Resource nutrient stoichiometry controls microbial growth, carbon-use efficiency and soil carbon priming in an organic-amended alkaline sodic-subsoil

Dr Yunying Fang1, Dr Bhupinder Pal Singh1, Dr Mark Farrell2, Dr Roger Armstrong3, Dr Lukas Van Zwieten4, Prof Chengrong Chen5, Dr Ehsan Tavakkoli6

1NSW Department of Primary Industries, Elizabeth Macarthur Agricultural Institute, Menangle NSW 2568, Australia , Sydney/Menangle, Australia, 2CSIRO Agriculture & Food, Urrbrae, Australia, 3Agriculture Research, Department of Jobs, Precincts and Resources, Horsham, Australia, 4NSW Department of Primary Industries, Wollongbar Primary Industries Institute, Wollongbar, Australia, 5Australian Rivers Institute, School of Environment and Science, Griffith University, Nathan, Australia, 6NSW Department of Primary Industries, Wagga Wagga Agricultural Institute, Wagga Wagga, Australia

Subsoil sodicity is one of the main constraints on soil functionality, productivity and sustainability, particularly in arid and semi-arid regions. In recent years, the role of organic amendments (OAs) combined with inorganic fertilizers or gypsum has received much attention for ameliorating soil physicochemical constraints and improving carbon (C) storage in sodic-subsoils. However, little is known about the effect of resource nutrient stoichiometry and gypsum on C dynamics in organic-amended sodic-subsoils. Here, we examined the role of OAs (application rate of 6.2 g OA-C kg-1 soil; C4 vegetation-derived: δ¹³C –12 to –15‰) in altering microbial C mineralization, microbial C use efficiency (CUE) and soil C priming, with and without the exogenous supply of nutrients or gypsum, in an alkaline sodic-clay subsoil (5.8 g C kg-1 soil; C3 vegetation-derived: δ¹³C –24‰).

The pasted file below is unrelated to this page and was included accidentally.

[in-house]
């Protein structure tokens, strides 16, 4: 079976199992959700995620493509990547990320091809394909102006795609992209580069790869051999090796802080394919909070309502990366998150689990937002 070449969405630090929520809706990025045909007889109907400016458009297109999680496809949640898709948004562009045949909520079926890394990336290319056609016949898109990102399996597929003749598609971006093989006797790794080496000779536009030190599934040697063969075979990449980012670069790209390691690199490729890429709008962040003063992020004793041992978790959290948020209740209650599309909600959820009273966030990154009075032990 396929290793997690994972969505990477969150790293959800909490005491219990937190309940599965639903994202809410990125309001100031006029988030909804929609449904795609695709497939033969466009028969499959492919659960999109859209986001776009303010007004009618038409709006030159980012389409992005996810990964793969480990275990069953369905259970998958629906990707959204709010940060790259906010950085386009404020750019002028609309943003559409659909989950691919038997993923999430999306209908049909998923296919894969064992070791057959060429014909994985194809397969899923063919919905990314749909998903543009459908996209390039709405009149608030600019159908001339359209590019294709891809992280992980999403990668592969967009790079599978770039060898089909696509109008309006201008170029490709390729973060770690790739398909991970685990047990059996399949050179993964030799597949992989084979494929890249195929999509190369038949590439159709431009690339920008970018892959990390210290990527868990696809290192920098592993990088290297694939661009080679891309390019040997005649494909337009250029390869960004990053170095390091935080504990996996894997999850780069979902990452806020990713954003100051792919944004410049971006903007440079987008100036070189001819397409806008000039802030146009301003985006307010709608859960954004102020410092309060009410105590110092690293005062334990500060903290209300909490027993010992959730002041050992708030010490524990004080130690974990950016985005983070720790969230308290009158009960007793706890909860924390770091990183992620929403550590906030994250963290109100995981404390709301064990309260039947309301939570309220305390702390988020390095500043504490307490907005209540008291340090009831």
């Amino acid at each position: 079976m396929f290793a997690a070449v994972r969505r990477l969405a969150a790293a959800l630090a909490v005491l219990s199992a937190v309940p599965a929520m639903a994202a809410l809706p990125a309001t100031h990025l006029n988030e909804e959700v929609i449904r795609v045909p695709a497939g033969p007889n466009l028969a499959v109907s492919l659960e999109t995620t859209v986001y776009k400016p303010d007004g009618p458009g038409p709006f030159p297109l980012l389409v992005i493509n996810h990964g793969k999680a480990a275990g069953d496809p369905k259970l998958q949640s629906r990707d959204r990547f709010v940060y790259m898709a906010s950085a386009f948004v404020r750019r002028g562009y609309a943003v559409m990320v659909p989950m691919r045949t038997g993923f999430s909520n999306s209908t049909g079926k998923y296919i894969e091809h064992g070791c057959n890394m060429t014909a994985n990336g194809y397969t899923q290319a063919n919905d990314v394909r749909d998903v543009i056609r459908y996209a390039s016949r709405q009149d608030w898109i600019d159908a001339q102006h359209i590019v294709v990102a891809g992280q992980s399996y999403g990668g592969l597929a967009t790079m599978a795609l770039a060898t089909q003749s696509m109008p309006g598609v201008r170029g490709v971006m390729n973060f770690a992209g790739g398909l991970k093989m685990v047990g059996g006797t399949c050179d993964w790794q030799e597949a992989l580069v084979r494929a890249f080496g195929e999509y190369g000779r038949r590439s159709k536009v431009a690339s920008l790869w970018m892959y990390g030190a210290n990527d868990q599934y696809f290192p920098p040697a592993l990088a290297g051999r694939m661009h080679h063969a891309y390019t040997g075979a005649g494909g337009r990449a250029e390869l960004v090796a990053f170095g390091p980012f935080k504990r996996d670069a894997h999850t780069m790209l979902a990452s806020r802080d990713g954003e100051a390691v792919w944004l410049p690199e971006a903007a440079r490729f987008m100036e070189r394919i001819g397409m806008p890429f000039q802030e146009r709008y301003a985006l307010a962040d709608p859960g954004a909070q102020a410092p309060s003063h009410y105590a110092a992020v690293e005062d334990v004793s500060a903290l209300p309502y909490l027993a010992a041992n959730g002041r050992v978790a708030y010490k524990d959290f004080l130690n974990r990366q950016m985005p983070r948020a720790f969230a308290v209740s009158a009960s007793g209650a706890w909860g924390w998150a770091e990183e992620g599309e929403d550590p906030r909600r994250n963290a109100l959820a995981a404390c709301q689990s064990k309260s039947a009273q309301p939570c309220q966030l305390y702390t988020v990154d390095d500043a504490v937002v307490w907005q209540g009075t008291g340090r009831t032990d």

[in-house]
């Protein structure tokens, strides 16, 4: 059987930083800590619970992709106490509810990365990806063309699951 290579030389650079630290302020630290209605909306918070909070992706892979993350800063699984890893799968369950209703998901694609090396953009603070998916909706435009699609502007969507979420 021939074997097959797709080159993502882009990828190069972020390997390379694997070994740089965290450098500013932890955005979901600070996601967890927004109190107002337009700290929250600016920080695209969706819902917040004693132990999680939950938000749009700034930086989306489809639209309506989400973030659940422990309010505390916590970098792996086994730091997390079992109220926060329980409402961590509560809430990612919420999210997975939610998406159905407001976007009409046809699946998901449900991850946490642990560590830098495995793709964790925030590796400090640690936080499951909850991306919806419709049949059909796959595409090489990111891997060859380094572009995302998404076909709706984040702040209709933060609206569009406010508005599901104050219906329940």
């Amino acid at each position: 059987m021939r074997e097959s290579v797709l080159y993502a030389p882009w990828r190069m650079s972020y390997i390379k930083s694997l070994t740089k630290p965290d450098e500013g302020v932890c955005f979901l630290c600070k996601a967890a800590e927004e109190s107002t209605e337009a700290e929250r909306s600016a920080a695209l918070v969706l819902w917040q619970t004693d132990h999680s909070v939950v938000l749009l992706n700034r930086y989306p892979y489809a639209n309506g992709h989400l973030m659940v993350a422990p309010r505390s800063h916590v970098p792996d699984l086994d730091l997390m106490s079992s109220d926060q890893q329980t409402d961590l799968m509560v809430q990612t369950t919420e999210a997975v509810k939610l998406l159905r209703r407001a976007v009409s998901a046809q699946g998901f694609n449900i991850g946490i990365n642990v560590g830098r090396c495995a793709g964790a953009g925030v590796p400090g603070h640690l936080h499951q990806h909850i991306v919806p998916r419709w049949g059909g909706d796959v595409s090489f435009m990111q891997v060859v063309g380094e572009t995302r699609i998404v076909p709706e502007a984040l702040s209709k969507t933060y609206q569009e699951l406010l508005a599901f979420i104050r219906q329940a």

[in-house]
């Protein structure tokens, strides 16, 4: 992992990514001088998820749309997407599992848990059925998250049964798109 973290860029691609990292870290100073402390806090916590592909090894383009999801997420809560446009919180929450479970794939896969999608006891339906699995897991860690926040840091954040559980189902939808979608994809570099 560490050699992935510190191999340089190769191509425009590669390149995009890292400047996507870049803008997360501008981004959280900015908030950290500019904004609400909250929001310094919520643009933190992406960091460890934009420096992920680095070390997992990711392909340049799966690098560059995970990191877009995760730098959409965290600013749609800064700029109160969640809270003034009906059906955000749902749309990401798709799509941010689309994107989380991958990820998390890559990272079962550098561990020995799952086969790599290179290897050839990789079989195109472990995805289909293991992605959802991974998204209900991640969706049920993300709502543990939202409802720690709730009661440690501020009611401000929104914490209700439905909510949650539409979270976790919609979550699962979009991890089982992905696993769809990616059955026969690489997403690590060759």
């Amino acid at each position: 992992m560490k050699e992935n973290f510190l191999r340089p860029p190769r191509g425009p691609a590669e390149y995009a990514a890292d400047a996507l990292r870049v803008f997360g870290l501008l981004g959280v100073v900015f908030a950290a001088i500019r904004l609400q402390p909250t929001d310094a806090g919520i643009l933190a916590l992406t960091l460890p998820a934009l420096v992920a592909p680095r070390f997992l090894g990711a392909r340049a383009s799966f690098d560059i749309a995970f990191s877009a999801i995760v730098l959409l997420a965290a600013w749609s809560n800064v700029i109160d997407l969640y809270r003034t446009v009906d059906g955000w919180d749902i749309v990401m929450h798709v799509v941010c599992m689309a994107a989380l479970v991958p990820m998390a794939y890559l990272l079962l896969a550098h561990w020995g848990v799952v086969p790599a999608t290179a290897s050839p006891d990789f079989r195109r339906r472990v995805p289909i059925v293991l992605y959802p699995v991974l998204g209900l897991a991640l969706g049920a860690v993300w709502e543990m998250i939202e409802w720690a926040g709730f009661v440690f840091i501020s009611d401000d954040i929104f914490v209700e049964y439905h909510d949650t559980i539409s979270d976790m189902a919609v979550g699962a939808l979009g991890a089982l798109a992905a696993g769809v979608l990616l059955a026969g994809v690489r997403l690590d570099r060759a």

The cumulative OA-C mineralization ranged between 70 and 630 mg CO2-C g-1 OA-C across the treatments over 270 days. The CUE of OAs was the highest in the mill mud-treated subsoil (0.25–0.80) and the lowest in the sorghum stubble-treated subsoil (0.07–0.42). The inherently balanced C-nutrient stoichiometry of OAs (such as mill mud) enhanced CUE, whereas lowering the imbalanced nutrient stoichiometry of other OAs (sorghum stubble, sugarcane bagasse) via exogenous nutrient inputs increased microbial growth but not CUE. Over 270 days, extra 0.7–8.3% of native soil organic carbon (SOC) was lost via priming across the treatments. In the first three months, the positive priming effect by the OAs was the highest in the sorghum stubble-treated subsoil, which was mainly driven by microbial co-metabolism and N mining. At the later stage, the balanced resource nutrient stoichiometry enhanced the PE. This study suggests that balancing the C-nutrient stoichiometry of OAs can increase soil functions and biological processes, such as microbial degradation of OAs, microbial growth and positive SOC priming, which may enhance nutrient availability and improve soil structure during amelioration of sodic-subsoil constraints.


Biography: Adjunct Professor Bhupinder Pal (“BP”) Singh is working as Principal Research Scientist with NSW Department of Primary Industries. His research interests are in the areas of soil science, ecology, biogeochemistry, and understanding the role of soil organic matter functionality, such as carbon and nutrient cycling in agro-ecosystems. Dr Singh disseminates his research outcomes, via invited lectures, field-day participation, and (inter)national conferences to stakeholders, underpinning improved management strategies for sustainable agriculture.

SOIL ORGANIC MATTER

7th International Symposium
Soil Organic Matter

6 – 11 October 2019

Hilton Adelaide

Adelaide, South Australia

Australia

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